Today EMC announced their new and improved mid-range storage at EMCWorld: say hello to Unity! It will be replacing the VNX1 and VNX2 systems with simple, modern flexible and affordable new platform and can be purchased in either an all-flash or hybrid configuration. There are quite a lot of differences between both the new Unity and the old VNX systems, with a number of improvements (available at GA or later) that make me really, really happy. Let’s dive in!
All-flash or Hybrid
As said, you can configure the Unity systems either in an all-flash or hybrid configuration. In the datacenter itself you can spot the different types based on the all-chrome Unity logo for the all-flash array, and the chrome+blue logo for the hybrid arrays.
All Unity systems (starting at the smallest Unity 300 all the way to the Unity 600) are 2U in size and contain 2 storage processors. Each processor has an Intel CPU (core count goes up on the faster systems) and a varying amount of RAM. What’s different compared to the VNX is the Max # of I/O modules: for each system, this is 2.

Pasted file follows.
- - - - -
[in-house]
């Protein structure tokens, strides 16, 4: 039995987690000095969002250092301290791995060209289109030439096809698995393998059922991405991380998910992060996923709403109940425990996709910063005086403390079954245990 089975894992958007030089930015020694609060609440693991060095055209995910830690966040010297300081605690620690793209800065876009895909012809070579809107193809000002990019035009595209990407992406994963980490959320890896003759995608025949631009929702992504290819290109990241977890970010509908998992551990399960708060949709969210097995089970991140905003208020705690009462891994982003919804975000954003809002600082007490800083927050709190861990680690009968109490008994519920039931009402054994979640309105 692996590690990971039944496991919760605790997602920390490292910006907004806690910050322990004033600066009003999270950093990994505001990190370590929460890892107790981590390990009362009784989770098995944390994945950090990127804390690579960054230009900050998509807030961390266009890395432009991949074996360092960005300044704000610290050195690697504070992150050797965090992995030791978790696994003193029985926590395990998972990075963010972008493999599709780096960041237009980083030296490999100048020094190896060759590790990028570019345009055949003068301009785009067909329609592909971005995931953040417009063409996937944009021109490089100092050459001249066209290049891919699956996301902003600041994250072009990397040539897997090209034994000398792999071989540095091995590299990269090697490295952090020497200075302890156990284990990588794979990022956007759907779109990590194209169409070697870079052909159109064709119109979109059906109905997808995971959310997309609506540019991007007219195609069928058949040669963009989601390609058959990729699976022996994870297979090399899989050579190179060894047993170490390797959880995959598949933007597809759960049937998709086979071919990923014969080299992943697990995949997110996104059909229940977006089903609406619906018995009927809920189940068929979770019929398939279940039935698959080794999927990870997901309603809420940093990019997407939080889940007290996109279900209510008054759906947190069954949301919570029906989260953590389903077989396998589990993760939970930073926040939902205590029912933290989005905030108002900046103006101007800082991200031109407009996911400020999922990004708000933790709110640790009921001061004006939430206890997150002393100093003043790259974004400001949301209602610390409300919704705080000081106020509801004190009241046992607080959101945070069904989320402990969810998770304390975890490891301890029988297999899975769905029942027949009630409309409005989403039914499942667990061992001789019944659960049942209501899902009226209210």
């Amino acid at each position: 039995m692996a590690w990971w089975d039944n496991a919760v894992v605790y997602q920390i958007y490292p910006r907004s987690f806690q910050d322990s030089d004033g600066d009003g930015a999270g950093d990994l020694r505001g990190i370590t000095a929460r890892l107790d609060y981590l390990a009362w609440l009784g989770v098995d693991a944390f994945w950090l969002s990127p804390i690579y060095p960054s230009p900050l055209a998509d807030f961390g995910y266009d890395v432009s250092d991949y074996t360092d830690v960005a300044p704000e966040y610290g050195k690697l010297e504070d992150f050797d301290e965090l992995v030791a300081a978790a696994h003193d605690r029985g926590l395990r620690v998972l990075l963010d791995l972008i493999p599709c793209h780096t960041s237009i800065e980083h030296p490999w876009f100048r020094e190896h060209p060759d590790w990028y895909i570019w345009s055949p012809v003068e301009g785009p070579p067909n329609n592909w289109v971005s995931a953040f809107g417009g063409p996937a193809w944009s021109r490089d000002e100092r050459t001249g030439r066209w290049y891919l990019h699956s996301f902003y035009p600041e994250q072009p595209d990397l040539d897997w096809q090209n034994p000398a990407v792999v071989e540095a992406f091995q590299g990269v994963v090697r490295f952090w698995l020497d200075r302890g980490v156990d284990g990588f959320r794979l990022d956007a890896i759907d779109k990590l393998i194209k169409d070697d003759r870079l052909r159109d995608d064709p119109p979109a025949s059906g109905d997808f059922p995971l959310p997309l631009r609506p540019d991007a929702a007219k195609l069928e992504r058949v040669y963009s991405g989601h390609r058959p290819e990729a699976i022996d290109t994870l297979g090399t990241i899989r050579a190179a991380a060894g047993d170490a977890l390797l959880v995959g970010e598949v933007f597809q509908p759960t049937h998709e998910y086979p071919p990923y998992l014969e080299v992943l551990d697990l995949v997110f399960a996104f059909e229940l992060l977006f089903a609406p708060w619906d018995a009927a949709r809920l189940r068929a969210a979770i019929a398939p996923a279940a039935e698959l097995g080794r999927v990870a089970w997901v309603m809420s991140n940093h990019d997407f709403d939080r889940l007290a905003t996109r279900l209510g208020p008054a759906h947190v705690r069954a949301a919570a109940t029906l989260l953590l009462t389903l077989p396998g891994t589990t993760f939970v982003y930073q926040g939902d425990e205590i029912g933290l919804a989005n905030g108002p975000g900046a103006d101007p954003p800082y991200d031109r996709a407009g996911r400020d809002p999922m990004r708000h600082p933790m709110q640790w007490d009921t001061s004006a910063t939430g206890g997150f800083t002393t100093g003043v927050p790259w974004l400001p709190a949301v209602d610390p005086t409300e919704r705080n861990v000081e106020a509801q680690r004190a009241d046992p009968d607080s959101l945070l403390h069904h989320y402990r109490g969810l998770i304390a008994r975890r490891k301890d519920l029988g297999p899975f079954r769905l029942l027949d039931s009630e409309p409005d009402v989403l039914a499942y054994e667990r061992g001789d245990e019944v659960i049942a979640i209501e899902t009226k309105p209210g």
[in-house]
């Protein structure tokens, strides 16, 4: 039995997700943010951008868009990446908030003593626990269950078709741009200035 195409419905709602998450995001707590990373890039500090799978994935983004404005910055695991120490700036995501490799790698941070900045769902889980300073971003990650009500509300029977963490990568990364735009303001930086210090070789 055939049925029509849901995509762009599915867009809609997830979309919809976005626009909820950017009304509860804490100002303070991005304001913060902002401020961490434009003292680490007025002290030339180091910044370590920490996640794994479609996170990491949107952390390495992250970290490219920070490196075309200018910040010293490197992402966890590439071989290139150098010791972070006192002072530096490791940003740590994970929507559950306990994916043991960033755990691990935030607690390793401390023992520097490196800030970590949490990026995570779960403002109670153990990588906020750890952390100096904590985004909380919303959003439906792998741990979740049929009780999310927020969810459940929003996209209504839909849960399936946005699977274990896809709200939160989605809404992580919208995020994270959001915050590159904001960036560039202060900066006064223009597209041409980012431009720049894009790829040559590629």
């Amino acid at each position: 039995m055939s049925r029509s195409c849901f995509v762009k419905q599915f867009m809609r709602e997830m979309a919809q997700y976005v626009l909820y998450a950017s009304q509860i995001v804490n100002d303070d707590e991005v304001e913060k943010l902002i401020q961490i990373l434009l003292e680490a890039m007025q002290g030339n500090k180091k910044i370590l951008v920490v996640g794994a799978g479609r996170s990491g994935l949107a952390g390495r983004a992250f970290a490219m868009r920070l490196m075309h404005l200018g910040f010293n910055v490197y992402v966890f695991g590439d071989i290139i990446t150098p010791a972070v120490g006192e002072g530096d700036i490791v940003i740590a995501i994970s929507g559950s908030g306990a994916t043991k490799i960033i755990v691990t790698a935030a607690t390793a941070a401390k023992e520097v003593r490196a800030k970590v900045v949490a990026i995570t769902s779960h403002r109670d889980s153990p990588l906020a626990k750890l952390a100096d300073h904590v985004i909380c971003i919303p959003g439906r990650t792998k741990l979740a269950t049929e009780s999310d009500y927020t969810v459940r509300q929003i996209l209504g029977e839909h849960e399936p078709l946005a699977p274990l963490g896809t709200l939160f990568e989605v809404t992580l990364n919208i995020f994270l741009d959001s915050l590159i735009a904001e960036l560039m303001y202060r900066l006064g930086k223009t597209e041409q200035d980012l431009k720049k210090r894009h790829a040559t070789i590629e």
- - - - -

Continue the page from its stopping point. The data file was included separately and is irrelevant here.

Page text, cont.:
Drive counts for each system start at 4 drives (the bare minimum), going up to 150 disks for the Unity 300 and up to 500 drives for the Unity 600. This gives you 900TB of capacity on the smaller system and up to 3PB on the biggest Unity box.
Connectivity of the storage processors to additional disk enclosures is done using SAS 12Gb/s cabling, starting with the onboard ports. The SAS controllers have native Data at Rest encryption (D@RE) onboard. Take note: you will only be using the onboard SAS controllers on the Unity 300 and 400. An expansion module containing 4 additional SAS ports is only available on Unity 500 and 600.
Other I/O modules includes 16Gb/s FC and 10GbE Ethernet (either copper or fiber). Take note (and this is one of the big changes compared to VNX: file and block data will use the same Ethernet ports!